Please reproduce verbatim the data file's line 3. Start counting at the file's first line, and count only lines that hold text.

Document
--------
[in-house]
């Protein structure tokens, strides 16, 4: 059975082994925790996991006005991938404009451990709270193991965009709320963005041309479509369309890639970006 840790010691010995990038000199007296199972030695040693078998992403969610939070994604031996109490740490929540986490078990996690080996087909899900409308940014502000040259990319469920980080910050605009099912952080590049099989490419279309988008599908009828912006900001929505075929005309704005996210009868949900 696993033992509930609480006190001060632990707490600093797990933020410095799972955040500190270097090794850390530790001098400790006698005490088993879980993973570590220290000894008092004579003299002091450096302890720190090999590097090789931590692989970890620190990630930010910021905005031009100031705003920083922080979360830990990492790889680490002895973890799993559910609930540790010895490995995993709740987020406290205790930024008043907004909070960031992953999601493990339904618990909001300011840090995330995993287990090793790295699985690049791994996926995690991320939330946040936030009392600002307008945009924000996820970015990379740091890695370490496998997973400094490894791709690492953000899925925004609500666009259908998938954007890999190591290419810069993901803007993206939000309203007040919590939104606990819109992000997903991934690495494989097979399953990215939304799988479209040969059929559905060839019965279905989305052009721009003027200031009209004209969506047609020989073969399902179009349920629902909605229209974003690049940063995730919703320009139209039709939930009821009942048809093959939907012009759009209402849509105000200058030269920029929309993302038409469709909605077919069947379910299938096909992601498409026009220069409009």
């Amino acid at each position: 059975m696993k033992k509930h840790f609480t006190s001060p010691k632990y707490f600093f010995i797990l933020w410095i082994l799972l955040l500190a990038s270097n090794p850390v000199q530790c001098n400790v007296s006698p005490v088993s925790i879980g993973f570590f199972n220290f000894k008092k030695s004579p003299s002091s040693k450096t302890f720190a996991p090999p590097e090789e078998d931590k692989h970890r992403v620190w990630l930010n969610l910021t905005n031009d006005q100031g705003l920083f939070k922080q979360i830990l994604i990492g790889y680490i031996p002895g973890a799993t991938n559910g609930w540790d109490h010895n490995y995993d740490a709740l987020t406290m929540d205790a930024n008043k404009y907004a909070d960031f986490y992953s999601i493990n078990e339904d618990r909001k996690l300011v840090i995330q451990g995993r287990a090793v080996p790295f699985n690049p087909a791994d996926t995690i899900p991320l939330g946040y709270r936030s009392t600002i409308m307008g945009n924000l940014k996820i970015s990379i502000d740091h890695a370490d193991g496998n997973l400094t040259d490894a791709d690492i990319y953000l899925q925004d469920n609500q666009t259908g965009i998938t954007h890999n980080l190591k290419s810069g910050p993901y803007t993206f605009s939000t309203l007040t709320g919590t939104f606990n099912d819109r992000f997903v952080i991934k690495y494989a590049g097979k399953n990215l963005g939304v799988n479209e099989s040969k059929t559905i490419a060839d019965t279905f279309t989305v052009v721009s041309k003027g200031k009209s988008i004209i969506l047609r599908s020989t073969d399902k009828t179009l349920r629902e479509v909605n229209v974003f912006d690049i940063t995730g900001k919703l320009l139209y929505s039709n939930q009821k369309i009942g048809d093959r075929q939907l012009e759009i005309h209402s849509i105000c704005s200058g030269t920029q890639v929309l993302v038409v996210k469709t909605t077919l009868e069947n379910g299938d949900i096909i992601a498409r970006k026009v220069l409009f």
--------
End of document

């Amino acid at each position: 059975m696993k033992k509930h840790f609480t006190s001060p010691k632990y707490f600093f010995i797990l933020w410095i082994l799972l955040l500190a990038s270097n090794p850390v000199q530790c001098n400790v007296s006698p005490v088993s925790i879980g993973f570590f199972n220290f000894k008092k030695s004579p003299s002091s040693k450096t302890f720190a996991p090999p590097e090789e078998d931590k692989h970890r992403v620190w990630l930010n969610l910021t905005n031009d006005q100031g705003l920083f939070k922080q979360i830990l994604i990492g790889y680490i031996p002895g973890a799993t991938n559910g609930w540790d109490h010895n490995y995993d740490a709740l987020t406290m929540d205790a930024n008043k404009y907004a909070d960031f986490y992953s999601i493990n078990e339904d618990r909001k996690l300011v840090i995330q451990g995993r287990a090793v080996p790295f699985n690049p087909a791994d996926t995690i899900p991320l939330g946040y709270r936030s009392t600002i409308m307008g945009n924000l940014k996820i970015s990379i502000d740091h890695a370490d193991g496998n997973l400094t040259d490894a791709d690492i990319y953000l899925q925004d469920n609500q666009t259908g965009i998938t954007h890999n980080l190591k290419s810069g910050p993901y803007t993206f605009s939000t309203l007040t709320g919590t939104f606990n099912d819109r992000f997903v952080i991934k690495y494989a590049g097979k399953n990215l963005g939304v799988n479209e099989s040969k059929t559905i490419a060839d019965t279905f279309t989305v052009v721009s041309k003027g200031k009209s988008i004209i969506l047609r599908s020989t073969d399902k009828t179009l349920r629902e479509v909605n229209v974003f912006d690049i940063t995730g900001k919703l320009l139209y929505s039709n939930q009821k369309i009942g048809d093959r075929q939907l012009e759009i005309h209402s849509i105000c704005s200058g030269t920029q890639v929309l993302v038409v996210k469709t909605t077919l009868e069947n379910g299938d949900i096909i992601a498409r970006k026009v220069l409009f």